The Haunted Palace


Poe and Lovecraft come together for one of the most unusual Vincent Price chillers of the Sixties. Sounds a bit odd, eh? Technically, only the film’s title comes from a classic Poe(m), as the whole Roger Corman-helmed shebang’s really based on Lovecraft’s short story “The Case of Charles Dexter Ward”; it’s the first-ever Lovecraft film adaptation, how cool is that? Set in one of H.P.’s most familiar locations — the New England burg of Arkham — Corman unfolds the tale of Vincent Price in a dual role: an inheritor of a large estate (Price #1) who finds out that his ancestor (Price #2) was burned at the state over a century earlier for being a warlock. Seems the terrified townsfolk weren’t wrong, for the ancient dude employed the infamous Necronomicon to summer the Elder Gods, Cthulhu and Yog-Sothoth — and even now, the townies blame deformities plaguing Arkham on the ageless curse. Moody, broody, and co-starring the always-fun character actors Elisha Cook, Jr. and Lon Chaney, Jr., The Haunted Palace is Price at the top of his smirking, fully regal game.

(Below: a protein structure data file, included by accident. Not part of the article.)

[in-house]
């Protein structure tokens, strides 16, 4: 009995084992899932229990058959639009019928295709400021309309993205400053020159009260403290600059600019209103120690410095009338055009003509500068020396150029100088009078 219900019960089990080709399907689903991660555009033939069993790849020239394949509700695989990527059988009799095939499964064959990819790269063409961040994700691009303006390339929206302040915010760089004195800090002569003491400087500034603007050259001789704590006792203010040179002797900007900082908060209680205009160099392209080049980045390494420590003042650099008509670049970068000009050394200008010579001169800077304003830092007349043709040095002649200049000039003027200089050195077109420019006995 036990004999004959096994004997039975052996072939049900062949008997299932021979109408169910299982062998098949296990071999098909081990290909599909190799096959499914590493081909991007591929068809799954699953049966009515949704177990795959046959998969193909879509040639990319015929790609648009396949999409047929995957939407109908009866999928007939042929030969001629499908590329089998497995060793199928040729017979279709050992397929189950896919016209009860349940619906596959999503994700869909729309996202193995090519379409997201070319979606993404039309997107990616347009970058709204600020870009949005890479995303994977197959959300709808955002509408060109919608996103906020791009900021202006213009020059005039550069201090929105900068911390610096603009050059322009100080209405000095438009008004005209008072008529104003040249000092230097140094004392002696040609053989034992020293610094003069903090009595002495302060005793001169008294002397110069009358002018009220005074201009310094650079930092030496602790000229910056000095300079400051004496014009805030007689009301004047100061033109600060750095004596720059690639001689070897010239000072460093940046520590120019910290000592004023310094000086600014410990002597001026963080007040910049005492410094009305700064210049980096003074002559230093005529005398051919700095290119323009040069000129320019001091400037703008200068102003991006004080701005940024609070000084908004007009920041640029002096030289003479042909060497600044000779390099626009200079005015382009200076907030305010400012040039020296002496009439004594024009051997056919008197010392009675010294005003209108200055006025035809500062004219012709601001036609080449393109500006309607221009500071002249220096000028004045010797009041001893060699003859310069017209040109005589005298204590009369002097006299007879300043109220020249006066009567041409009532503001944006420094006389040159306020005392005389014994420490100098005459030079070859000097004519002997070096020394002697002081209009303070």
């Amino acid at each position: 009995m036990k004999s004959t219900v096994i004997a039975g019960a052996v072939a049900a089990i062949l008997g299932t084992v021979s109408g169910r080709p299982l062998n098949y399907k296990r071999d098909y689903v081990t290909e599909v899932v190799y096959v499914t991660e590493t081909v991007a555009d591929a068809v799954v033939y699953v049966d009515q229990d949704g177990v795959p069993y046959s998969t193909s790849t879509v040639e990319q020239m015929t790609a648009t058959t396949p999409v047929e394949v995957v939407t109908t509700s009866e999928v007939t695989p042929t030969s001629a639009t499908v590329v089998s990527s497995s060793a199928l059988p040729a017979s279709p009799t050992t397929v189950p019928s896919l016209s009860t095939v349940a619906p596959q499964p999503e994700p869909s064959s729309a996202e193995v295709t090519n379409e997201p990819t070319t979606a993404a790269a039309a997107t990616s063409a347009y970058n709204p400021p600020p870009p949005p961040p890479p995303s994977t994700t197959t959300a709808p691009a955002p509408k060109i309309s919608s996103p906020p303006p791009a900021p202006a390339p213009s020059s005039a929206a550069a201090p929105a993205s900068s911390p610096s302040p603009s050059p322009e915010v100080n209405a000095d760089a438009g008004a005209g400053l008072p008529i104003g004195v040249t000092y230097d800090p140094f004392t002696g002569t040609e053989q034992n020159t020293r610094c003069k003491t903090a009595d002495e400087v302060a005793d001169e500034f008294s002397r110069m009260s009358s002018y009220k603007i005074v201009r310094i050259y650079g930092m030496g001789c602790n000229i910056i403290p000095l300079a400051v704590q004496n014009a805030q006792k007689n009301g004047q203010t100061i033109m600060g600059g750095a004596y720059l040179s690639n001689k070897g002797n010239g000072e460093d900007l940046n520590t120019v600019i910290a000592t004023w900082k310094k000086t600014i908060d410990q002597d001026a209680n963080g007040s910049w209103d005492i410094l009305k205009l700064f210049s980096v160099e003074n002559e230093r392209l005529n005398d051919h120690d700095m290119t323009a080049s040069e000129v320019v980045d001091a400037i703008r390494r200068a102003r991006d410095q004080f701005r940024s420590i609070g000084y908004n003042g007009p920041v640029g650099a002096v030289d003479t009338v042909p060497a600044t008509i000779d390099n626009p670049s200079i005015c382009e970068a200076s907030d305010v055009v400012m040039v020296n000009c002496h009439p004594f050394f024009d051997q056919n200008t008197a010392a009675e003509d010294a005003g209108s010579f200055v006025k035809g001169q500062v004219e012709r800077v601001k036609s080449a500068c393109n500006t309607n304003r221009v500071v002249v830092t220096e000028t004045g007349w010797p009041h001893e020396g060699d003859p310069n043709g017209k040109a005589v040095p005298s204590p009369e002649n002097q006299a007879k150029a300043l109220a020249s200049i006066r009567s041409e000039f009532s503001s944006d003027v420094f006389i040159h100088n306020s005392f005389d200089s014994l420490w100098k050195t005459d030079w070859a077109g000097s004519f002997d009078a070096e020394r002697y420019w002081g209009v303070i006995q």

Dir. Roger Corman, 1963, 35mm, 87 min.

Watch the trailer for “The Haunted Palace”!
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